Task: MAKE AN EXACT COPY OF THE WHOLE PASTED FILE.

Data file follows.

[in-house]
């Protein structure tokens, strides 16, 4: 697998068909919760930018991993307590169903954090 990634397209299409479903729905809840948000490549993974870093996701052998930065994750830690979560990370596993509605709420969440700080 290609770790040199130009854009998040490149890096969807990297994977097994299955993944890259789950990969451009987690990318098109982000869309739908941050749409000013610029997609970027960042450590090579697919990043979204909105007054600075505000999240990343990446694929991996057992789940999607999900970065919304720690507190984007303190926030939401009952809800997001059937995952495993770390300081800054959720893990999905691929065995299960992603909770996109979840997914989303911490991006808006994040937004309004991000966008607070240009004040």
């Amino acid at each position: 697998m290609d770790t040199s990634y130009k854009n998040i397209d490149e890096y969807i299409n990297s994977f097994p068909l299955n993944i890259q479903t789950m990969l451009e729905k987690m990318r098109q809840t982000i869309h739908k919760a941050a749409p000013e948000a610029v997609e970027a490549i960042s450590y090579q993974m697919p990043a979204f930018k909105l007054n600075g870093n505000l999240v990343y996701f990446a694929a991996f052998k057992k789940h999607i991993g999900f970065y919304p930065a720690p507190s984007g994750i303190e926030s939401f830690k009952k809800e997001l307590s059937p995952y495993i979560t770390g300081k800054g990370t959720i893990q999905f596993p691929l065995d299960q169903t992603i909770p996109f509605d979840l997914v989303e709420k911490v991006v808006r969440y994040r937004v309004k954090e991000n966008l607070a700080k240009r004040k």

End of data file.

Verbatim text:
[in-house]
């Protein structure tokens, strides 16, 4: 697998068909919760930018991993307590169903954090 990634397209299409479903729905809840948000490549993974870093996701052998930065994750830690979560990370596993509605709420969440700080 290609770790040199130009854009998040490149890096969807990297994977097994299955993944890259789950990969451009987690990318098109982000869309739908941050749409000013610029997609970027960042450590090579697919990043979204909105007054600075505000999240990343990446694929991996057992789940999607999900970065919304720690507190984007303190926030939401009952809800997001059937995952495993770390300081800054959720893990999905691929065995299960992603909770996109979840997914989303911490991006808006994040937004309004991000966008607070240009004040």
């Amino acid at each position: 697998m290609d770790t040199s990634y130009k854009n998040i397209d490149e890096y969807i299409n990297s994977f097994p068909l299955n993944i890259q479903t789950m990969l451009e729905k987690m990318r098109q809840t982000i869309h739908k919760a941050a749409p000013e948000a610029v997609e970027a490549i960042s450590y090579q993974m697919p990043a979204f930018k909105l007054n600075g870093n505000l999240v990343y996701f990446a694929a991996f052998k057992k789940h999607i991993g999900f970065y919304p930065a720690p507190s984007g994750i303190e926030s939401f830690k009952k809800e997001l307590s059937p995952y495993i979560t770390g300081k800054g990370t959720i893990q999905f596993p691929l065995d299960q169903t992603i909770p996109f509605d979840l997914v989303e709420k911490v991006v808006r969440y994040r937004v309004k954090e991000n966008l607070a700080k240009r004040k």